If you could capture the magnificent essence of roses and put it in a bottle, would you?
I would. Even if the gardens weren’t yet all in, even if you couldn’t get in or out of the front door, for the pile of dirty laundry waiting to be walked to the washer. The roses are ready and are fleeting.
With my trusty enamel pot in hand, I visited the rose bush out back and carefully plucked her petals. She was ready to let them go; she’s been sprinkling the earth below with a gentle shower of those petals for a few days now.
Find yourself a helper if you can; tasks like these are best shared.
Go ahead. Bury your face in there so you can really smell them. Drink it in.
Nestle an upturned glass into the center of the pot. Fill with cold water to just above the level of the petals. Revel in how lovely it is to try plunging them under, how lovely it is to pull your hands out of the water, covered in rose petals.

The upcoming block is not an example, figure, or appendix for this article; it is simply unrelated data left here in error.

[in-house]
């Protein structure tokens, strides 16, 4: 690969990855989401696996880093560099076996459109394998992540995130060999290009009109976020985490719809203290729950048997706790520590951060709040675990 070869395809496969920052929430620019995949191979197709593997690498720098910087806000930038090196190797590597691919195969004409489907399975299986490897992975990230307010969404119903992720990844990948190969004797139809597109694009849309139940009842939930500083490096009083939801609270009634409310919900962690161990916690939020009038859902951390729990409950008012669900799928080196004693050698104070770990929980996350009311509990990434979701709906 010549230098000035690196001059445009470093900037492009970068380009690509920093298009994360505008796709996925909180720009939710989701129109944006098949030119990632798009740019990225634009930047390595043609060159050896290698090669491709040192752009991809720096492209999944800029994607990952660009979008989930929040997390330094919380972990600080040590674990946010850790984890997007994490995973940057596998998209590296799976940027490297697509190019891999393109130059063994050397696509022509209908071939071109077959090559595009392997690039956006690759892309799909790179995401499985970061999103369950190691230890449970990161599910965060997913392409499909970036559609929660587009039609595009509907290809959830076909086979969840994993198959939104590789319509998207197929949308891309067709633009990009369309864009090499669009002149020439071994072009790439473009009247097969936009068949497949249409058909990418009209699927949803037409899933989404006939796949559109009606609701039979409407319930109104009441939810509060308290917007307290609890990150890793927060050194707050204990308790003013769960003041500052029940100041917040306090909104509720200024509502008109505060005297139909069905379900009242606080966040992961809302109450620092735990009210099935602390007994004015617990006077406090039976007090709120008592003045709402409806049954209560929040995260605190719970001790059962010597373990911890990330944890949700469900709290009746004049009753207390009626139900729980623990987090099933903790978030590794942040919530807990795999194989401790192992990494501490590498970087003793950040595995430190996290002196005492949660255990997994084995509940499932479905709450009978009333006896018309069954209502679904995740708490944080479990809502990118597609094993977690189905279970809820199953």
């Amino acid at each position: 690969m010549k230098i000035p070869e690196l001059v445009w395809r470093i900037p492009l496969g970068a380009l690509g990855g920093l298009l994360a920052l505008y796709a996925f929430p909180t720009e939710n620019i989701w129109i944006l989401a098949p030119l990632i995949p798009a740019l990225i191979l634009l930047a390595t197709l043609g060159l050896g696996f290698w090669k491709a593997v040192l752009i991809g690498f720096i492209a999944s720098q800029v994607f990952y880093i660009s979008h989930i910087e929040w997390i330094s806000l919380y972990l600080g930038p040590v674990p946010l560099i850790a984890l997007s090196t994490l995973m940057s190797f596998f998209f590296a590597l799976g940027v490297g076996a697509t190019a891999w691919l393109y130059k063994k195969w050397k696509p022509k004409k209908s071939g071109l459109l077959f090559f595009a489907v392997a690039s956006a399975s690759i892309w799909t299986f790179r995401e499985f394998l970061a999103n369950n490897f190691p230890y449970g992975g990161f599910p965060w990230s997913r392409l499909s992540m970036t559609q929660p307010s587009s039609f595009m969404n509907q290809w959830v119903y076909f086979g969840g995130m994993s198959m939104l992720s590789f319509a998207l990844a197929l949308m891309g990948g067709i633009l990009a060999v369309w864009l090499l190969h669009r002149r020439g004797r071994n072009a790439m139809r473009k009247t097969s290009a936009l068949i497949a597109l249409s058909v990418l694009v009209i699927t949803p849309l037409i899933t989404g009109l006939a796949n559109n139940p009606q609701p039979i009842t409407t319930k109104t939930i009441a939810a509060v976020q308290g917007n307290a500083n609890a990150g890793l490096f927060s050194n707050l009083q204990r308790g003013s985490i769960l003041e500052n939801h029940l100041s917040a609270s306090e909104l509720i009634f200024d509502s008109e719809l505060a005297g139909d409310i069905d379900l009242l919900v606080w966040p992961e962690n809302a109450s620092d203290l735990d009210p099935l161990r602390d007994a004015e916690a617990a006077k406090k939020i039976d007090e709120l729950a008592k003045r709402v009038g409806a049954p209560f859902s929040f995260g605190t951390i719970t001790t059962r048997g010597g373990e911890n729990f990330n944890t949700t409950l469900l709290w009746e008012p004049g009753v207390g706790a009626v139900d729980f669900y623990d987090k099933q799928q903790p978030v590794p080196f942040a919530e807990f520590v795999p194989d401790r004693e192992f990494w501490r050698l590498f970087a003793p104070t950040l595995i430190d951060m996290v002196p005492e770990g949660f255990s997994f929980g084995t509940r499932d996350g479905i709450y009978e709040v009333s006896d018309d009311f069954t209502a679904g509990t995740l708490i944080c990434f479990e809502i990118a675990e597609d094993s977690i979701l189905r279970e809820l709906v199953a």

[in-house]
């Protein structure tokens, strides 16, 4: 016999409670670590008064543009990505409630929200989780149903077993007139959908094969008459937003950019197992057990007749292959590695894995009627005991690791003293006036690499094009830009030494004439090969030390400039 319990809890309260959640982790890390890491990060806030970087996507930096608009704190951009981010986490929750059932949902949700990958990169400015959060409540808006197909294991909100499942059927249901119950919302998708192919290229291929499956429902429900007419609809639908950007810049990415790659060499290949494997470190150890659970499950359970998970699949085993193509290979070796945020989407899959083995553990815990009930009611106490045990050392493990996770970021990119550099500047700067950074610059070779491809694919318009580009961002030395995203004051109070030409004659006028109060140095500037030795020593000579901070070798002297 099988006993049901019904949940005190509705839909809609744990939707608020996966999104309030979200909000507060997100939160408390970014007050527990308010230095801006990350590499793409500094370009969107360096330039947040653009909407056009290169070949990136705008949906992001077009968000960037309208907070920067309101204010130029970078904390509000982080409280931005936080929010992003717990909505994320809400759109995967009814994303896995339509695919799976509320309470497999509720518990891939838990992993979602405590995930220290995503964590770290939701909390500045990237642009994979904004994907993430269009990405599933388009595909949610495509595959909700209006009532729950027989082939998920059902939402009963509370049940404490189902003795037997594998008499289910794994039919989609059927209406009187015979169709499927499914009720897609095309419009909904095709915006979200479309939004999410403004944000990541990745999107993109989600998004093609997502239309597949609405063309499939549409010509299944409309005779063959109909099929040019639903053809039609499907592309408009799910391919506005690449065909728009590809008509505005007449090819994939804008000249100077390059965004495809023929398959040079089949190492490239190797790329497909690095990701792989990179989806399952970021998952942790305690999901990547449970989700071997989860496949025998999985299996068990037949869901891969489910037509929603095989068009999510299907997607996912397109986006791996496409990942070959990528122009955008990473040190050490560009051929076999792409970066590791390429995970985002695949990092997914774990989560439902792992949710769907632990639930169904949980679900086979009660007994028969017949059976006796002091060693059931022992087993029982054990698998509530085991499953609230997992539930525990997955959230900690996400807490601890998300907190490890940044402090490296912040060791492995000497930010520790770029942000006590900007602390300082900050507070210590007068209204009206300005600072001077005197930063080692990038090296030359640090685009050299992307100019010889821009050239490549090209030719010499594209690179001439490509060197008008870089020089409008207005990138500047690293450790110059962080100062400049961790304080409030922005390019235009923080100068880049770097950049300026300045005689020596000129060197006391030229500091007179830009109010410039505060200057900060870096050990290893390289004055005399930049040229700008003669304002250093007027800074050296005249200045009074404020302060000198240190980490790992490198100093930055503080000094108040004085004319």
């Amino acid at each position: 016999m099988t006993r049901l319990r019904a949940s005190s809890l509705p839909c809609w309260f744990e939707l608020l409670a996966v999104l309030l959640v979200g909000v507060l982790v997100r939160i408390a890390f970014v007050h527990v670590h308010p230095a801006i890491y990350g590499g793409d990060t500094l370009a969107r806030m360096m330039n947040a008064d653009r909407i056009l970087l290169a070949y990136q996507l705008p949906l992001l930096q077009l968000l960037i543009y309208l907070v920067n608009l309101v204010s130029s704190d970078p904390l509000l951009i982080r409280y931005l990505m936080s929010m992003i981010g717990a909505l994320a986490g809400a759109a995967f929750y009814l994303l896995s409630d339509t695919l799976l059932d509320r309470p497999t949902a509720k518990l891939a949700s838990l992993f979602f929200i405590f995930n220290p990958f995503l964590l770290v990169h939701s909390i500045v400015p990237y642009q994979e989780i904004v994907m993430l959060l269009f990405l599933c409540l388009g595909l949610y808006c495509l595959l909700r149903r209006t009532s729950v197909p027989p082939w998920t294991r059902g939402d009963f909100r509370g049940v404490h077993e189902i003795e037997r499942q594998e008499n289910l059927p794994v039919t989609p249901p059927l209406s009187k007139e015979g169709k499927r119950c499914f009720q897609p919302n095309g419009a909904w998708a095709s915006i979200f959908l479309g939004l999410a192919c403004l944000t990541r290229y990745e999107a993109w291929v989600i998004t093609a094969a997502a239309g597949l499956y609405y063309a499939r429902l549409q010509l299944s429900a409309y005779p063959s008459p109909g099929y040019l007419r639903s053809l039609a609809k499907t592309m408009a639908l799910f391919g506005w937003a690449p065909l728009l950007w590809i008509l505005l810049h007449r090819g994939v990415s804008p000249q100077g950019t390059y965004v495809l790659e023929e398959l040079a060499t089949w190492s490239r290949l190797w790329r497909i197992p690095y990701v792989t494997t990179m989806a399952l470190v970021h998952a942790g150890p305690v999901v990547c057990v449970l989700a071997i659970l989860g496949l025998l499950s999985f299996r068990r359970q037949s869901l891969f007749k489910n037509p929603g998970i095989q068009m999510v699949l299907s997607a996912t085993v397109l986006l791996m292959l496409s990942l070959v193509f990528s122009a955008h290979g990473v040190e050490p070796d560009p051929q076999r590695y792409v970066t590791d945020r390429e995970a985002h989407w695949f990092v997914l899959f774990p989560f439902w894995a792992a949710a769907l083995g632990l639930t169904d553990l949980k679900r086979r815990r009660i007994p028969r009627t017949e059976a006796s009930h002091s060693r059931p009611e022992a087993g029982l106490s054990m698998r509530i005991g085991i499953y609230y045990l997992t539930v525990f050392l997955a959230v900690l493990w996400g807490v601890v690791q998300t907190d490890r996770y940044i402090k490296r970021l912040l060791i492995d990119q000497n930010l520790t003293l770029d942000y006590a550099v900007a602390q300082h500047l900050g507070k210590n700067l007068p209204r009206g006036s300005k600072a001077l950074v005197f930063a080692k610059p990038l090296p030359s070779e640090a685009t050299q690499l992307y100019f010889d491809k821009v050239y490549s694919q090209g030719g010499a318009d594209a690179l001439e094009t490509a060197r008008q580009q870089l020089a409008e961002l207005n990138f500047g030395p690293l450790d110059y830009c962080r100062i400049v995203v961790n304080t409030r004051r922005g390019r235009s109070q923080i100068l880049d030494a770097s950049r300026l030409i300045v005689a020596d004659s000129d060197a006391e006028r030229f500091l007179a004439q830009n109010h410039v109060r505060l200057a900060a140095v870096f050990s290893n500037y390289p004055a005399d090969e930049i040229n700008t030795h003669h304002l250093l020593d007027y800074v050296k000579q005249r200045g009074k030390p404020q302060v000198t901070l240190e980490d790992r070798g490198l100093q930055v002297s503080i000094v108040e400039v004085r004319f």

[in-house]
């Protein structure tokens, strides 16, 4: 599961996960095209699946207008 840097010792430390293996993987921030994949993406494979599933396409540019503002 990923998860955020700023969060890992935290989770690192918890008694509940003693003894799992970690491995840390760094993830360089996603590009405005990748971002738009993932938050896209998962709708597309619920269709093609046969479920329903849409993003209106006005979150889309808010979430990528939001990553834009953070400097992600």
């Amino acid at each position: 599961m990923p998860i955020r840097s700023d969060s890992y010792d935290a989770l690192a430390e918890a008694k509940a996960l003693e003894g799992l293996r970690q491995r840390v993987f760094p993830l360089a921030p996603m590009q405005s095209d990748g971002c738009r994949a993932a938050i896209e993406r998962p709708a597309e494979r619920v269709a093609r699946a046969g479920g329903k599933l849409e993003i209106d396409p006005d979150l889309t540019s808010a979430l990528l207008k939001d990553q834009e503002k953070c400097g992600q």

Place a dish for collecting the rose water on top of the upturned glass. Don’t kid yourself – it need not be big. This custard dish fit the task perfectly.
Place the lid on, upside down. Be sure that the center of the upturned lid is centered above the collecting dish, but not touching. When the water is boiling, fill the lid with ice cubes. This causes the rose-infused water vapor to condense on the lid, follow the curve downward, and run right into the collecting dish. Be careful not to boil too long or the delicate essence will become over-cooked. I would recommend not doing this while waiting for the school bus to arrive. You should really give it your full attention. (take note, Self.)
This is the rose water I collected. It’s scant and precious, indeed.
I poured it into the jar immediately, while still hot. Essential oils are volatile and will drift away just as easily from your rose water as they did from the petals you collected.
So you’ve made some rose water. Hooray. Now what?
Bake with it.
Ice cream, anyone?
Or put it on a cool, dark shelf somewhere safe and consider yourself rich.
You get the idea.